The son of a conservative icon and now on track to become the next Labor secretary, Eugene Scalia told a Senate panel on Thursday that it would be "wrong" for employers to fire someone because of their sexual orientation or gender identity.
The issue of rights for LGBTQ workers has taken on particular significance under the Trump administration because of its promise to protect "religious freedom" for employers and health care workers. The Supreme Court is expected to hear arguments this fall on cases involving people who say they were fired because of their sexual orientation. The Trump administration's lawyers have argued in a court filing that the law "does not prohibit discrimination against transgender persons based on their transgender status."
"Do you believe it is wrong for an employer to terminate someone based on their sexual orientation or gender identity?" asked Sen. Tim Kaine, D-Virginia.
"I do believe it’s wrong," Scalia replied. "I think that most of my clients had policies against that. Certainly my firm did. And it's something that would not have been tolerated by me or my firm, or most of my clients."
Scalia also was asked about an article he wrote in 1985 in college titled "Trivializing the issues behind gay rights." In the article, he said he wasn’t sure where he stood on the issue of gay rights but suggested at one point that families with "homosexual lifestyles" are not "equally acceptable or desirable as the traditional family life."
On Thursday, Scalia said "I certainly have changed" on how he views many issues since college.
"I wouldn’t write those words today," Scalia said when asked about the passage by Sen. Chris Murphy, D-Connecticut. "In part because I now have friends and colleagues to whom that would cost pain, and I would not want to do that."
In his first testimony as President Donald Trump’s Labor nominee, Scalia also promised to take "a careful look" at a recent Trump administration proposal that would allow federal contractors to factor in a person's religion when hiring.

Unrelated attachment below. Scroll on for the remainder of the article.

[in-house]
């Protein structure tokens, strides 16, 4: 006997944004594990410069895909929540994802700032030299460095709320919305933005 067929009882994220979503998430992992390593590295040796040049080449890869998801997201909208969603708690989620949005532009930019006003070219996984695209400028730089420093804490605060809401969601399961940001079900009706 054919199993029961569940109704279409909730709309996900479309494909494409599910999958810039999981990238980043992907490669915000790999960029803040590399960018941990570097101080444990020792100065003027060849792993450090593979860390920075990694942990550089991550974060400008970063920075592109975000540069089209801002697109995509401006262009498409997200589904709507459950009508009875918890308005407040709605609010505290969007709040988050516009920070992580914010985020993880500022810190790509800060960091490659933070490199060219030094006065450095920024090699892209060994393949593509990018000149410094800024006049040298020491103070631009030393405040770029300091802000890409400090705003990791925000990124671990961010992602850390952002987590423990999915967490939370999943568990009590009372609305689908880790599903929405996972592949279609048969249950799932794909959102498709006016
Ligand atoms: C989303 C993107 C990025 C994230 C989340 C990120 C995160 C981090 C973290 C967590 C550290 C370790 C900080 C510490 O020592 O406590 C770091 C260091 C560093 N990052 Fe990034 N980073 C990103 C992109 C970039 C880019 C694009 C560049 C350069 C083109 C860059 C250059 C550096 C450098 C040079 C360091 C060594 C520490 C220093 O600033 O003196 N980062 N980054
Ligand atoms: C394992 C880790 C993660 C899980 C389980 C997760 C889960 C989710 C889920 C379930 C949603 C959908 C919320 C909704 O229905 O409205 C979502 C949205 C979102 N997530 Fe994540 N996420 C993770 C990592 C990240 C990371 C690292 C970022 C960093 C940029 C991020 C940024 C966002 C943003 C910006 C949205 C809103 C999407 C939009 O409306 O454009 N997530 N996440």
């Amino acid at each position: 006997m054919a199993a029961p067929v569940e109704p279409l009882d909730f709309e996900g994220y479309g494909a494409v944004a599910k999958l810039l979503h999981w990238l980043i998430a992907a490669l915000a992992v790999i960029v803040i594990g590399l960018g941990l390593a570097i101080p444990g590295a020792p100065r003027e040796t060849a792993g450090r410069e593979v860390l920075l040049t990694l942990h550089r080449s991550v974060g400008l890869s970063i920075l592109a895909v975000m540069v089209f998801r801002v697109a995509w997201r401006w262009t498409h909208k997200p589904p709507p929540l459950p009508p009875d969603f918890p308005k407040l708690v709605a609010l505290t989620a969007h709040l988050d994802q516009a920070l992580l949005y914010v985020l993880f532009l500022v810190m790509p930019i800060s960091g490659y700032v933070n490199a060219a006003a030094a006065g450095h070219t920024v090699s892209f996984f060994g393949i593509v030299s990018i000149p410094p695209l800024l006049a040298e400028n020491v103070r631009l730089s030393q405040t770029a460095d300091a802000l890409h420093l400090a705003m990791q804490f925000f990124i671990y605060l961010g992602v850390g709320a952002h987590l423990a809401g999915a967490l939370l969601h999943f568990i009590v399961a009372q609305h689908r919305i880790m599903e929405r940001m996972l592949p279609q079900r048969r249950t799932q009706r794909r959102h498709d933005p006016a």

Critics of the plan say it would enable employers to discriminate against LGBTQ workers and other groups by claiming the employee didn’t share their religious views.
Scalia has been embraced by conservatives as a person who would follow the law. But the top Democrat on the panel, Sen. Patty Murray of Washington, called him "an elite corporate lawyer with a long history of working for corporations and against workers."
Scalia has spent most of his career at the law firm Gibson, Dunn & Crutcher. He spent one year as the Labor Department’s solicitor during the Bush administration. His father, Supreme Court Justice Antonin Scalia, died in 2016.
The AFL-CIO, one of the country’s largest unions, is opposing the nomination on the grounds that he represented clients against lower-wage workers, including a casino owner who wanted to force dealers to split their tips with floor supervisors. The union described this as wage "theft" by the casino.
"After spending a lifetime attacking the rights and dignity of working people, Scalia is ready for another chance to ruthlessly advance corporate interests," the AFL-CIO said in a statement. "His specialties include eroding labor rights, unraveling consumer protections, endangering Americans' retirement security and blaming workers for their own deaths."
Scalia defended his time as a private attorney, noting the critical role lawyers play in a democracy by defending clients' legal rights even if the client is not well-liked.
"I am not necessarily my clients," he said. "I will seek to defend them, to vindicate their rights but that doesn't mean that I necessarily think that what they did was proper."
On the proposed Labor Department rule, Alabama Democratic Sen. Doug Jones said: "I'm all about religious freedom. I really am. But I don't want that religious freedom to be used to discriminate against people in the workplace."
Scalia said he was aware of "strong views" on the rule.
"If confirmed, I'm going to take a careful look at that rule-making to see that we get that balance right between our interest in protecting religious liberty on the one hand, and on the other hand not discriminating improperly on other grounds," he told the panel.